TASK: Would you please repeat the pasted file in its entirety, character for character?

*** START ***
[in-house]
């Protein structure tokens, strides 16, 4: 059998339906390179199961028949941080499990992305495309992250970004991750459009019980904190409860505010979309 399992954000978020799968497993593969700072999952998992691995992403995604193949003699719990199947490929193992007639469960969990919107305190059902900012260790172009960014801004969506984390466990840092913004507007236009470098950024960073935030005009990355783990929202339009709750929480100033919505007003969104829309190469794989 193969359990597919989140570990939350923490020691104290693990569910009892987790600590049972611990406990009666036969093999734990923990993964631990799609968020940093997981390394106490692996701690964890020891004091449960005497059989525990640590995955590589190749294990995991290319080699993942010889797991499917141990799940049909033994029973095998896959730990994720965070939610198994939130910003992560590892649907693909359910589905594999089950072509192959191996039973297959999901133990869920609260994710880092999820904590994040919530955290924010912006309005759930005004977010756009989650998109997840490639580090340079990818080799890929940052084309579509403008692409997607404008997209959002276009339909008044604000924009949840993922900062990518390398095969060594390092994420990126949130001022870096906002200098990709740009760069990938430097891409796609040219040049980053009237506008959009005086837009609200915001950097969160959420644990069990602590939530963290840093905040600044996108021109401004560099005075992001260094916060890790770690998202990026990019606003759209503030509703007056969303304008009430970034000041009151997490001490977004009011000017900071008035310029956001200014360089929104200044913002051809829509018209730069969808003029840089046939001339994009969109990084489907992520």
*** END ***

[in-house]
């Protein structure tokens, strides 16, 4: 059998339906390179199961028949941080499990992305495309992250970004991750459009019980904190409860505010979309 399992954000978020799968497993593969700072999952998992691995992403995604193949003699719990199947490929193992007639469960969990919107305190059902900012260790172009960014801004969506984390466990840092913004507007236009470098950024960073935030005009990355783990929202339009709750929480100033919505007003969104829309190469794989 193969359990597919989140570990939350923490020691104290693990569910009892987790600590049972611990406990009666036969093999734990923990993964631990799609968020940093997981390394106490692996701690964890020891004091449960005497059989525990640590995955590589190749294990995991290319080699993942010889797991499917141990799940049909033994029973095998896959730990994720965070939610198994939130910003992560590892649907693909359910589905594999089950072509192959191996039973297959999901133990869920609260994710880092999820904590994040919530955290924010912006309005759930005004977010756009989650998109997840490639580090340079990818080799890929940052084309579509403008692409997607404008997209959002276009339909008044604000924009949840993922900062990518390398095969060594390092994420990126949130001022870096906002200098990709740009760069990938430097891409796609040219040049980053009237506008959009005086837009609200915001950097969160959420644990069990602590939530963290840093905040600044996108021109401004560099005075992001260094916060890790770690998202990026990019606003759209503030509703007056969303304008009430970034000041009151997490001490977004009011000017900071008035310029956001200014360089929104200044913002051809829509018209730069969808003029840089046939001339994009969109990084489907992520």